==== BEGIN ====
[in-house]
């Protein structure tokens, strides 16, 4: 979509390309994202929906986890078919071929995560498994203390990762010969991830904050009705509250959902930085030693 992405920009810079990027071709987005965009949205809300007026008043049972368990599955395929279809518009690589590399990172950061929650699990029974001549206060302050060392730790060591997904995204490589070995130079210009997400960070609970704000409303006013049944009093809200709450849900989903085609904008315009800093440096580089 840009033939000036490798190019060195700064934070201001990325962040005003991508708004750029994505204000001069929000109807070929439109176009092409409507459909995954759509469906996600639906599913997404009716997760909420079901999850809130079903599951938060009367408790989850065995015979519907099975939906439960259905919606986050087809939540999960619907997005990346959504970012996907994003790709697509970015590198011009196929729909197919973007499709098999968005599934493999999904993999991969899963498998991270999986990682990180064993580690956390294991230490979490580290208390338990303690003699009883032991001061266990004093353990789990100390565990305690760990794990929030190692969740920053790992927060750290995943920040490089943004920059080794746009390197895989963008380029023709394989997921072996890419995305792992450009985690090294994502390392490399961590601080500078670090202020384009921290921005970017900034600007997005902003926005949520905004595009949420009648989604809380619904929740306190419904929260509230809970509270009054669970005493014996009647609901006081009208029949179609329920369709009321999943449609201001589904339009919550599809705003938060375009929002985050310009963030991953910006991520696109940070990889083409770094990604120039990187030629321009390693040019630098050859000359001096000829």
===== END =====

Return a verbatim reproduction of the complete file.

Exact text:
[in-house]
């Protein structure tokens, strides 16, 4: 979509390309994202929906986890078919071929995560498994203390990762010969991830904050009705509250959902930085030693 992405920009810079990027071709987005965009949205809300007026008043049972368990599955395929279809518009690589590399990172950061929650699990029974001549206060302050060392730790060591997904995204490589070995130079210009997400960070609970704000409303006013049944009093809200709450849900989903085609904008315009800093440096580089 840009033939000036490798190019060195700064934070201001990325962040005003991508708004750029994505204000001069929000109807070929439109176009092409409507459909995954759509469906996600639906599913997404009716997760909420079901999850809130079903599951938060009367408790989850065995015979519907099975939906439960259905919606986050087809939540999960619907997005990346959504970012996907994003790709697509970015590198011009196929729909197919973007499709098999968005599934493999999904993999991969899963498998991270999986990682990180064993580690956390294991230490979490580290208390338990303690003699009883032991001061266990004093353990789990100390565990305690760990794990929030190692969740920053790992927060750290995943920040490089943004920059080794746009390197895989963008380029023709394989997921072996890419995305792992450009985690090294994502390392490399961590601080500078670090202020384009921290921005970017900034600007997005902003926005949520905004595009949420009648989604809380619904929740306190419904929260509230809970509270009054669970005493014996009647609901006081009208029949179609329920369709009321999943449609201001589904339009919550599809705003938060375009929002985050310009963030991953910006991520696109940070990889083409770094990604120039990187030629321009390693040019630098050859000359001096000829």